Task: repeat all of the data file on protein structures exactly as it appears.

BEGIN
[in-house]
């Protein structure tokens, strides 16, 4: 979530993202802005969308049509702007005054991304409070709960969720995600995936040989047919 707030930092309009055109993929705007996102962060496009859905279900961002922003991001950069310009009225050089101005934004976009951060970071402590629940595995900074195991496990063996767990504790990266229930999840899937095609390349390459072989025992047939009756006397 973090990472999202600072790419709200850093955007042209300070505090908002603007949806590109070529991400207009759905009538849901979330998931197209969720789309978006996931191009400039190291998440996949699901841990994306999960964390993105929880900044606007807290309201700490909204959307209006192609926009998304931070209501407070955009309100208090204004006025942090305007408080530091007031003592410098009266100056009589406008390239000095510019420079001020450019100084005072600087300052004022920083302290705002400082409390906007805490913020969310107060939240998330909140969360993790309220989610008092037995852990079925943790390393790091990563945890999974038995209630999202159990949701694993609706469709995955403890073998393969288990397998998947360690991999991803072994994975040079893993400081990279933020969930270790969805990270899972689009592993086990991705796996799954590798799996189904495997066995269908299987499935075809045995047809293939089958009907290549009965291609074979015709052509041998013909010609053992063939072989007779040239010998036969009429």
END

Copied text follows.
[in-house]
């Protein structure tokens, strides 16, 4: 979530993202802005969308049509702007005054991304409070709960969720995600995936040989047919 707030930092309009055109993929705007996102962060496009859905279900961002922003991001950069310009009225050089101005934004976009951060970071402590629940595995900074195991496990063996767990504790990266229930999840899937095609390349390459072989025992047939009756006397 973090990472999202600072790419709200850093955007042209300070505090908002603007949806590109070529991400207009759905009538849901979330998931197209969720789309978006996931191009400039190291998440996949699901841990994306999960964390993105929880900044606007807290309201700490909204959307209006192609926009998304931070209501407070955009309100208090204004006025942090305007408080530091007031003592410098009266100056009589406008390239000095510019420079001020450019100084005072600087300052004022920083302290705002400082409390906007805490913020969310107060939240998330909140969360993790309220989610008092037995852990079925943790390393790091990563945890999974038995209630999202159990949701694993609706469709995955403890073998393969288990397998998947360690991999991803072994994975040079893993400081990279933020969930270790969805990270899972689009592993086990991705796996799954590798799996189904495997066995269908299987499935075809045995047809293939089958009907290549009965291609074979015709052509041998013909010609053992063939072989007779040239010998036969009429």